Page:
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A Bad Call on Employer-Sponsored Health Plans

by Fred Fortin

In an odd mixture of practical recommendations and wishful thinking, the Committee for Economic Development (CED)has issued its plan for health care reform. Of course first we have to suffer through the typical litany of exaggerations when it comes to the failures in US health care such as “No one has an incentive to seek, or provide, quality, cost-effective health care . . .” or “. . . there is no meaningful competition in our employer-based health insurance system” or “There is little or no incentive to utilize cost saving technology. . .” and “. . . employers can generally offer only one plan.”

Really? But, we really shouldn’t whine since we’re used to these opening rhetorical salvos by now. Seems everyone has the same script.

The intent of the plan is to move US health care beyond the employer-based health insurance system through the development of regional “exchanges” that would provide a single point of entry for individuals to choose among competing private health plans. There is also the strong suggestion of national regulation of health care insurance that accompanies this recommendation about which, in truth, I have railed against before.

But just as important, I’ve argued that taking employers out of the loop – as much as they, and many health activists, would love it – removes a critical player, who, for better or worse, provides some serious local and national weight in the balancing of health care demands against economic realities. Take them out and what do we have left — the medical-industrial-complex battling with government bureaucracies? Who is going to be the grown up there?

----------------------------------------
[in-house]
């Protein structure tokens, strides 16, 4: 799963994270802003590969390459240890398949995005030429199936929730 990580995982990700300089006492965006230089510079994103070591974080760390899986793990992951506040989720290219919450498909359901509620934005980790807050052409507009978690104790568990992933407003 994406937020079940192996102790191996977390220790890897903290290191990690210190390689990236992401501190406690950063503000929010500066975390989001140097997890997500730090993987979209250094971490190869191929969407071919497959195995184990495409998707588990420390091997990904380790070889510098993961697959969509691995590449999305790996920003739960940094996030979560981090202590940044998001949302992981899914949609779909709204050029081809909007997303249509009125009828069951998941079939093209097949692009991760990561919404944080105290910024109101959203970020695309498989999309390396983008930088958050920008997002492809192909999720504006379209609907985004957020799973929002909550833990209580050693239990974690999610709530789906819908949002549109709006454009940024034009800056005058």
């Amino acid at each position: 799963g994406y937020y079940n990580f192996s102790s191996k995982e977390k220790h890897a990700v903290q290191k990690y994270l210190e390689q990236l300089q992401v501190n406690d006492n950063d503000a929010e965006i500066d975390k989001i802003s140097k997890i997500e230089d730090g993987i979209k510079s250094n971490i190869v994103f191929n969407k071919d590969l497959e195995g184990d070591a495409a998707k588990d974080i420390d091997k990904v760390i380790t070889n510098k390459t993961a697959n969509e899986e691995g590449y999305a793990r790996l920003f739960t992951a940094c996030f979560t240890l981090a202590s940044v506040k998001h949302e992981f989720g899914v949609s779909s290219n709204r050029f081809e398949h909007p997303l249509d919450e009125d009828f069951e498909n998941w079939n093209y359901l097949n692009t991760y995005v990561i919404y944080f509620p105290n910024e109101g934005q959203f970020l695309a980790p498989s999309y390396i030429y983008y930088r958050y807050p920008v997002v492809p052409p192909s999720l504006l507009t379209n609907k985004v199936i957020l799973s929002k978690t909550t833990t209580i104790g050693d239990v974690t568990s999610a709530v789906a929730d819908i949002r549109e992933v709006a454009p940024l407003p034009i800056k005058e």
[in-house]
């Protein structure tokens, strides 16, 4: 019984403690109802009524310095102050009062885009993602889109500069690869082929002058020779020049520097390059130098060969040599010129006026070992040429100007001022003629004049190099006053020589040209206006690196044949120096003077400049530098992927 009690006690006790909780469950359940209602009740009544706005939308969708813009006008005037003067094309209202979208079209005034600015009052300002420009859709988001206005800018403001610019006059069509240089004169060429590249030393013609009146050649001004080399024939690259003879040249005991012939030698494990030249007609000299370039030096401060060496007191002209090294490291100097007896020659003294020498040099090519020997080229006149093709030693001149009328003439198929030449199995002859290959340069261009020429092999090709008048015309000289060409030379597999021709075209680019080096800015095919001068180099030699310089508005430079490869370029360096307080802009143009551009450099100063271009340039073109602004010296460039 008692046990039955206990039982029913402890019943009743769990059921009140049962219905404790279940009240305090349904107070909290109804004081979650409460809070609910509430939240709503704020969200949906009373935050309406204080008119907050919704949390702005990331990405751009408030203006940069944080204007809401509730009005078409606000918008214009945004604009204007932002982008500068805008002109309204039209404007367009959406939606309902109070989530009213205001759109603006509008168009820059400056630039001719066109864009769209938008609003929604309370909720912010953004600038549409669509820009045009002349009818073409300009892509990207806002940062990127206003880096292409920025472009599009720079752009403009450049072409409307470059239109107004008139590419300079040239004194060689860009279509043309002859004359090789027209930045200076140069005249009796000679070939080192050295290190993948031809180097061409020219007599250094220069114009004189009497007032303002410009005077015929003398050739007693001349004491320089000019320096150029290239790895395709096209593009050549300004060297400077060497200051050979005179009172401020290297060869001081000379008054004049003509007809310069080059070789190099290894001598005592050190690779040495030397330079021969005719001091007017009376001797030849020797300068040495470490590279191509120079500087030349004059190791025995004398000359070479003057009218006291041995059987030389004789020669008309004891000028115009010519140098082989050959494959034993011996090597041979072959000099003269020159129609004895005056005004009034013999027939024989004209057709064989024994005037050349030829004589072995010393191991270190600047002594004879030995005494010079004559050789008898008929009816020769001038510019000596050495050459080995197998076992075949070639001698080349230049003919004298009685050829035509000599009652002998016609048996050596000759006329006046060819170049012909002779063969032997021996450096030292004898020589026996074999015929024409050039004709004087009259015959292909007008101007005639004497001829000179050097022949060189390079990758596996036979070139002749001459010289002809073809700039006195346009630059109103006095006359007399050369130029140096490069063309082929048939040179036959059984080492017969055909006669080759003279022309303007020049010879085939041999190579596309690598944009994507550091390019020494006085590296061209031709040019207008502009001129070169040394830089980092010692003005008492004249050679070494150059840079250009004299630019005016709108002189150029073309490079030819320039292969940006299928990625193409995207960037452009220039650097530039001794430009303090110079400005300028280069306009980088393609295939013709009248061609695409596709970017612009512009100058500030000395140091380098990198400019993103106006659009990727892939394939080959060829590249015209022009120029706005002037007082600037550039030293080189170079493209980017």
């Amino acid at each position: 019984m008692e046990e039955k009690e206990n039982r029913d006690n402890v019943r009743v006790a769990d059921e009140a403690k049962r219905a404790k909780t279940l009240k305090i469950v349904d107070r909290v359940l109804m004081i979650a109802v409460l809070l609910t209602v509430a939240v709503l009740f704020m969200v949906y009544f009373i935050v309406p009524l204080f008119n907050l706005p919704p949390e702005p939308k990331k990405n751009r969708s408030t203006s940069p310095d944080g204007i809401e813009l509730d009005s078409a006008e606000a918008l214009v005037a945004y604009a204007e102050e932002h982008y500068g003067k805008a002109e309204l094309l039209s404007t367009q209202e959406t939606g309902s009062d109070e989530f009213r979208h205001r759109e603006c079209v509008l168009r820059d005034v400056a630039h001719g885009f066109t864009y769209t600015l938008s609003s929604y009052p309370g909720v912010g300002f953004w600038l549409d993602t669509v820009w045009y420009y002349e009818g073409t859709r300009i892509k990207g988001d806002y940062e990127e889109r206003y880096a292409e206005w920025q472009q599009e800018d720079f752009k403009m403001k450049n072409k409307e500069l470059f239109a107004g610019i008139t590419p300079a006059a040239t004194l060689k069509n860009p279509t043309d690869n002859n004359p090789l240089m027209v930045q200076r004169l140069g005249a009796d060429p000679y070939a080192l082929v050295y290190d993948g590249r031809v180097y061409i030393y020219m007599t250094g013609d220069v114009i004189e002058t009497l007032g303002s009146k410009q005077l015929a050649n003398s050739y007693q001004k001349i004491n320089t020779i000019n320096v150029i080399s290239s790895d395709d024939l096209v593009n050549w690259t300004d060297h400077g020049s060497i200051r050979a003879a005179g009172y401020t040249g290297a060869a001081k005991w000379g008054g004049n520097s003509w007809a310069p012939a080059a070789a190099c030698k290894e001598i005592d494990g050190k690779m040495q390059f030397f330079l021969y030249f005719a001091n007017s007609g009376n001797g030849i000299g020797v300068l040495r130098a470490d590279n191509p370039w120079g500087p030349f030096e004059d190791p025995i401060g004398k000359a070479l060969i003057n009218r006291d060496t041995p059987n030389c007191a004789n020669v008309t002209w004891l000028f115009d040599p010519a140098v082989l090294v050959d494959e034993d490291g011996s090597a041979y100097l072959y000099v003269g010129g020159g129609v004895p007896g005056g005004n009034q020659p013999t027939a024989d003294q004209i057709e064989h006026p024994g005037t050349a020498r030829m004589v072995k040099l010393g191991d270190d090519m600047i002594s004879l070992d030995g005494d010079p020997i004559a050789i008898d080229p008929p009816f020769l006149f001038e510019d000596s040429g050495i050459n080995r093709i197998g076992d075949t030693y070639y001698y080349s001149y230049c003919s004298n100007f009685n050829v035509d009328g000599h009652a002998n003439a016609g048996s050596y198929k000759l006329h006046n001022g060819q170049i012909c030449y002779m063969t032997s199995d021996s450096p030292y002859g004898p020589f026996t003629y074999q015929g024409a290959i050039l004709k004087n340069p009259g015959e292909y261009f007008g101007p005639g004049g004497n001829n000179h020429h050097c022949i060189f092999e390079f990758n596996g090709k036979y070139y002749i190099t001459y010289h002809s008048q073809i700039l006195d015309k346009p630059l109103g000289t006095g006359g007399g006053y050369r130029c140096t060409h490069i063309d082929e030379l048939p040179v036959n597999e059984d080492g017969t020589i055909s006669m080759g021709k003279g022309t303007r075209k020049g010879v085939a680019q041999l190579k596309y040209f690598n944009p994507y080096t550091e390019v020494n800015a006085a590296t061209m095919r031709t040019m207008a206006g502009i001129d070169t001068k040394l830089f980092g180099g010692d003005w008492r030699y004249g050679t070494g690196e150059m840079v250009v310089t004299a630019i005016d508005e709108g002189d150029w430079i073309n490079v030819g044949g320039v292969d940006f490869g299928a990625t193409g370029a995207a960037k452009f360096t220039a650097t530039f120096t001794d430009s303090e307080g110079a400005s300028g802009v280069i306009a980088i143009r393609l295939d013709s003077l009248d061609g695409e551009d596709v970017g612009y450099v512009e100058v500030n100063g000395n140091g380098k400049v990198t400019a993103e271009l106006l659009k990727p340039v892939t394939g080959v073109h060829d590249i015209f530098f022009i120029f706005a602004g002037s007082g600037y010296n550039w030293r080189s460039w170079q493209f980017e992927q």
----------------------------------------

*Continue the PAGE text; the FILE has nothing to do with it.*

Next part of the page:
In contrast to those recommendations, the CED calls for a national “Health Fed” (to set performance standards, collect data, estimate future costs etc) as well as an “Institute for Medical Outcomes and Technology Assessments” – all reasonable and worthwhile suggestions. Both could be done now and with good effect.

As far as the wishful thinking goes, it is spread quite thick in this proposal. One example will suffice. I quote from the report,

“With health plans competing to attract cost-conscious consumers, we can expect our health-care system to change for the better. Health providers would be accountable for quality and cost. To remain affordable while maintaining quality for their customers, providers would need to adapt to new challenges and opportunities. They would move away from fee-for-service episodic treatment of symptoms to emphasizing primary care, health promotion, disease prevention, early detection and treatment, chronic disease management, and cost-reducing innovation and process improvement – including efficient use of technology, such as electronic medical records, knowledge management, and computerized caregiver support tools; better use of physicians’ time, in part through team practice with non-M.D. professionals; matching resources to the needs of the populations served; and regional concentration of complex care, to achieve expertise and economies of scale. To control costs, providers would need to avoid conflicts of interest, and use the best possible evaluation of the efficacy of treatments and therapies.”

No one disagrees with the wish list. The disagreement comes in with the oversimplification of what it will take to get us there.

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